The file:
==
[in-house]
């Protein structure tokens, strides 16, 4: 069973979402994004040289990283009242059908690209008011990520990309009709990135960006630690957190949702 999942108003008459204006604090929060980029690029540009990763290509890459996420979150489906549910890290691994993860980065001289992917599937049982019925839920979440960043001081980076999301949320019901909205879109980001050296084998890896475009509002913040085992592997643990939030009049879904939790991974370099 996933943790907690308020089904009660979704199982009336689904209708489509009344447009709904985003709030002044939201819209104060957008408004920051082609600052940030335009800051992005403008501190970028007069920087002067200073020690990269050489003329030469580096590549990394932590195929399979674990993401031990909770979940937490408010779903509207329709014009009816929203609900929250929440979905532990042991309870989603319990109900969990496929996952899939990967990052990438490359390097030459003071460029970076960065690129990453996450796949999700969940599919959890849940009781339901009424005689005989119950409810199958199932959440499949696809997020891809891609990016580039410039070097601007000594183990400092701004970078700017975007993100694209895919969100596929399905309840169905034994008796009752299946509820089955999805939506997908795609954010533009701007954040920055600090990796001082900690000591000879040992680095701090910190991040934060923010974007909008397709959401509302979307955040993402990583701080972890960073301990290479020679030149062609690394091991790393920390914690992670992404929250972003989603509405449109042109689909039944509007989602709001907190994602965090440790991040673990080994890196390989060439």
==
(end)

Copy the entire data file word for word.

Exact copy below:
[in-house]
């Protein structure tokens, strides 16, 4: 069973979402994004040289990283009242059908690209008011990520990309009709990135960006630690957190949702 999942108003008459204006604090929060980029690029540009990763290509890459996420979150489906549910890290691994993860980065001289992917599937049982019925839920979440960043001081980076999301949320019901909205879109980001050296084998890896475009509002913040085992592997643990939030009049879904939790991974370099 996933943790907690308020089904009660979704199982009336689904209708489509009344447009709904985003709030002044939201819209104060957008408004920051082609600052940030335009800051992005403008501190970028007069920087002067200073020690990269050489003329030469580096590549990394932590195929399979674990993401031990909770979940937490408010779903509207329709014009009816929203609900929250929440979905532990042991309870989603319990109900969990496929996952899939990967990052990438490359390097030459003071460029970076960065690129990453996450796949999700969940599919959890849940009781339901009424005689005989119950409810199958199932959440499949696809997020891809891609990016580039410039070097601007000594183990400092701004970078700017975007993100694209895919969100596929399905309840169905034994008796009752299946509820089955999805939506997908795609954010533009701007954040920055600090990796001082900690000591000879040992680095701090910190991040934060923010974007909008397709959401509302979307955040993402990583701080972890960073301990290479020679030149062609690394091991790393920390914690992670992404929250972003989603509405449109042109689909039944509007989602709001907190994602965090440790991040673990080994890196390989060439």